India’s resilience of exports has increased significantly in the post COVID-19 years. The growth of exports during 2021 and 2022 at 20 per cent and 9.7 per cent, respectively was the highest among the top 20 leading exporters, said a research report.
The Delhi High Court while dismissing the petition filed by former JNU scholar Sharjeel Imam challenging the trial court order granting more time to the police to conclude the probe in a case against him, observed that the lockdown due the outbreak of the COVID-19 pandemic disrupted the pace of the probe.
The high court noted that the report submitted by the Additional Public Prosecutor (APP) mentioned that due to the global COVID-19 pandemic a lockdown was imposed due to which the pace of the investigation was seriously disrupted.
“The aforesaid clearly depicts the reasons for not completing the investigation in 90 days,” said a single judge bench of the high court presided over by Justice V Kameshwara Rao.
This observation was made in response to the allegations levelled by the petitioner’s counsel, senior advocate Rebecca John who had said that the report of the APP does not satisfy the requirement under the law.
The court also declined John’s submission that the information given by the Investigating Officer to the counsel for the petitioner that the investigating agency intends to move an application under Section 43 of the UAPA is not a substitute for a notice to be issued by the court on an application filed by the APP.
“The fact that the counsel of the petitioner was in the knowledge about the impending application seeking extension of time for completion of the investigation beyond 90 days and a written notice giving reasons is not the requirement of law, I find, there is a compliance of principles of natural justice,” the court said.
It added that even if a notice was issued to the petitioner, he would have authorized his counsel to represent him only to know that an application/ report was being considered for extension of time for completion of investigation.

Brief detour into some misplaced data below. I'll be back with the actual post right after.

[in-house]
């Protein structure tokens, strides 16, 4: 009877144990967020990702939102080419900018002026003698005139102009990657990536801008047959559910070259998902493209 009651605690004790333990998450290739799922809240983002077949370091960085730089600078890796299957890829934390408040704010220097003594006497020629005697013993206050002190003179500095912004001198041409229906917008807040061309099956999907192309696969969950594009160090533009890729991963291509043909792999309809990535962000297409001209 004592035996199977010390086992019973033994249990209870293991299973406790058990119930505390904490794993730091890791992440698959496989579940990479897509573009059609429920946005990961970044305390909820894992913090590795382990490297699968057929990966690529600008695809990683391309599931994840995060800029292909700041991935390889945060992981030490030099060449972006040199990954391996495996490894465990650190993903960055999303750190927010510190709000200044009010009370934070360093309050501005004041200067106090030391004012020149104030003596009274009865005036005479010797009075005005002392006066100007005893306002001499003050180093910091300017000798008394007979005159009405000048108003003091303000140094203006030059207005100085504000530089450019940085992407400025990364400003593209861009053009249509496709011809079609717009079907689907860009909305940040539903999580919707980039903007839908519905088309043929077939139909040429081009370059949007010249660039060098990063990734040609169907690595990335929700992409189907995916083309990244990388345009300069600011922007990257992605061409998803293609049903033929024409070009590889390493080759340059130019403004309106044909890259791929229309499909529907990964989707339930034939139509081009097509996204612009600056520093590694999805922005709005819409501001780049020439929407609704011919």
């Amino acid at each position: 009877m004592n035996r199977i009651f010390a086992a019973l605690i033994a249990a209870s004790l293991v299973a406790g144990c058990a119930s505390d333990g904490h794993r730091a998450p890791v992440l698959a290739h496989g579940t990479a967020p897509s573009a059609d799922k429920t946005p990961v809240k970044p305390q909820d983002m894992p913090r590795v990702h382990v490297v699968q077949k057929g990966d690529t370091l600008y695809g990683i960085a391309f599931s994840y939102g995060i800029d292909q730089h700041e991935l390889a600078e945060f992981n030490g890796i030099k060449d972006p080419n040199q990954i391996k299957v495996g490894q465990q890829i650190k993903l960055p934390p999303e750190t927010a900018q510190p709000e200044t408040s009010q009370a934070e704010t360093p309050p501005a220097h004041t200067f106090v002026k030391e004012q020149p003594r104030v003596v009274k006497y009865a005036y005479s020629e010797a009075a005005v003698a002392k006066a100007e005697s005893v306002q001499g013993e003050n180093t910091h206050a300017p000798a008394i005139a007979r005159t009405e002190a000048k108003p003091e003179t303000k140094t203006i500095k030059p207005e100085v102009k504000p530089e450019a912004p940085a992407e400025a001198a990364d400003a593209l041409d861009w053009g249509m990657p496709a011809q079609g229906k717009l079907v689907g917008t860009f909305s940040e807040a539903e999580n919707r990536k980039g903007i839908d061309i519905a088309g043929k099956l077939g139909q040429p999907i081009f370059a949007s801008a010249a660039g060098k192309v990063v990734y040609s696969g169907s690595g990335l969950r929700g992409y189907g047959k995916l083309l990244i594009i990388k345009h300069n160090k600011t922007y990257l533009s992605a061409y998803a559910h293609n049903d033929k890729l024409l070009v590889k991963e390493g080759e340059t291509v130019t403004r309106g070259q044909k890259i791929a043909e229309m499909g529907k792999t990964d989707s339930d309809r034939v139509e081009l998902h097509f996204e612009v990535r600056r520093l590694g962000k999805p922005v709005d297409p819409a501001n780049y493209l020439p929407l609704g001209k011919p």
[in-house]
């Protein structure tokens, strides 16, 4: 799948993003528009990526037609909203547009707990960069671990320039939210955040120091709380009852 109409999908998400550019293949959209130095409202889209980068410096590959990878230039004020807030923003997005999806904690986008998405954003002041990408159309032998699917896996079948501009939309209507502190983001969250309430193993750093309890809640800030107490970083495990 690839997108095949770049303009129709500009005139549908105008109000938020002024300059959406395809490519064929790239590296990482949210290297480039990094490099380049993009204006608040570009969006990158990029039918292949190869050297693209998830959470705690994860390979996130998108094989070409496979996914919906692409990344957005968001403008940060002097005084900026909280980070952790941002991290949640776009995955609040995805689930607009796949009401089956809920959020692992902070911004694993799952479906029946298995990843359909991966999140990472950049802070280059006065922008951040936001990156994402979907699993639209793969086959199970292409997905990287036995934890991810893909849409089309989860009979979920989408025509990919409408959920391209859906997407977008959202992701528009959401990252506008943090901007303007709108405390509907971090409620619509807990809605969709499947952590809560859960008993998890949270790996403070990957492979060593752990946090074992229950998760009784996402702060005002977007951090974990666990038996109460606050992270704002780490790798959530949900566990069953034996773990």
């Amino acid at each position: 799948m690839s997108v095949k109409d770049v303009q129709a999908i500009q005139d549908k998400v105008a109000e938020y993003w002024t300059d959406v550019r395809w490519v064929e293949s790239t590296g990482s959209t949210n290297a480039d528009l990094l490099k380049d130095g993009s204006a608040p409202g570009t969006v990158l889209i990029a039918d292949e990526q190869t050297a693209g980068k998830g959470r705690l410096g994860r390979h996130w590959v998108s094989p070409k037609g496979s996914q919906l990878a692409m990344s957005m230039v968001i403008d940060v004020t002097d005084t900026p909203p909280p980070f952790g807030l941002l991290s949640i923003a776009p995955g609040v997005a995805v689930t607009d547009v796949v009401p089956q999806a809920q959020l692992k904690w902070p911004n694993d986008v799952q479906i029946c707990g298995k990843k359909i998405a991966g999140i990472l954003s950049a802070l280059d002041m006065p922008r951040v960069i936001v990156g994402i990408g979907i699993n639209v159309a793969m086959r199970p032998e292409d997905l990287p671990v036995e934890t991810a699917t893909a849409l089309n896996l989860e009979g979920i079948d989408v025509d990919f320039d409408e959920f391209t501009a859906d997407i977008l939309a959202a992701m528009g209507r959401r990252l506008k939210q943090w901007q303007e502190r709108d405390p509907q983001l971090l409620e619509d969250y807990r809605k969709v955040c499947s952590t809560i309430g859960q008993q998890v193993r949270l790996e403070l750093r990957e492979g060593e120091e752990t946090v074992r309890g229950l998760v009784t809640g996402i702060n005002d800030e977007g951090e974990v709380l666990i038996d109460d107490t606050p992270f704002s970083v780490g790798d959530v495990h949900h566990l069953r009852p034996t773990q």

“The plea that notice could have been issued to the petitioner for his presence on April 27, 2020, which was the 90th day is not appealing, as the same would not have been required. In that sense no prejudice has been caused to the petitioner in the facts,” the court held.
The high court noted that John’s submissions that the filing of the application for seeking extension to complete the probe on the 88th day was clearly malafide only to deny the statutory bail to the petitioner were not convincing. “This I say so because the addition of Section 13 of UAPA to the offences has not been contested. The UAPA provides for extension of the period of investigation for a further period of 90 days i.e. totalling 180 days,” the court held.
Justice V Kameshwar Rao turned down the petition filed by Imam through advocates Bhavook Chauhan, Surabhi Dhar and Ahmed Ibrahim which had also sought the court’s direction to release Imam on default bail under section 167(2) of the Code of Criminal Procedure (CrPC).
The high court had on June 25 reserved its order on the petition filed by Imam after hearing the matter at length through video conferencing.
On June 5, the Delhi Police filed its response before the high court opposing the present petition filed by the former JNU scholar.
In its affidavit, the police claimed, “Imam by way of his speeches was addressing a particular religious section of the society and creating disaffection towards government established by the law by creating unfounded fears in their minds regarding CAA and the process of NRC, which is yet to be implemented in any manner throughout the country barring Assam.”
“The accused by way of his speeches was also spreading falsehood about genocide in Assam. He through his speeches was instigating a particular religious section of the society to disrupt/block the access to North-East region of India from rest of India,” the affidavit read.
Recently, Delhi’s Patiala House Court dismissed the bail application filed by Sharjeel Imam in a matter pertaining to giving inflammatory speech, asserting that it is bereft of merit.
Sharjeel Imam was in the eye of a storm for giving an “inflammatory” speech in Delhi’s Jamia over the Citizenship Amendment Act (CAA) and the National Register of Citizens (NRC) on December 13 and subsequently on January 16 at Aligarh Muslim University, where he allegedly threatened to “cut off” Assam and the rest of the North-East from the country.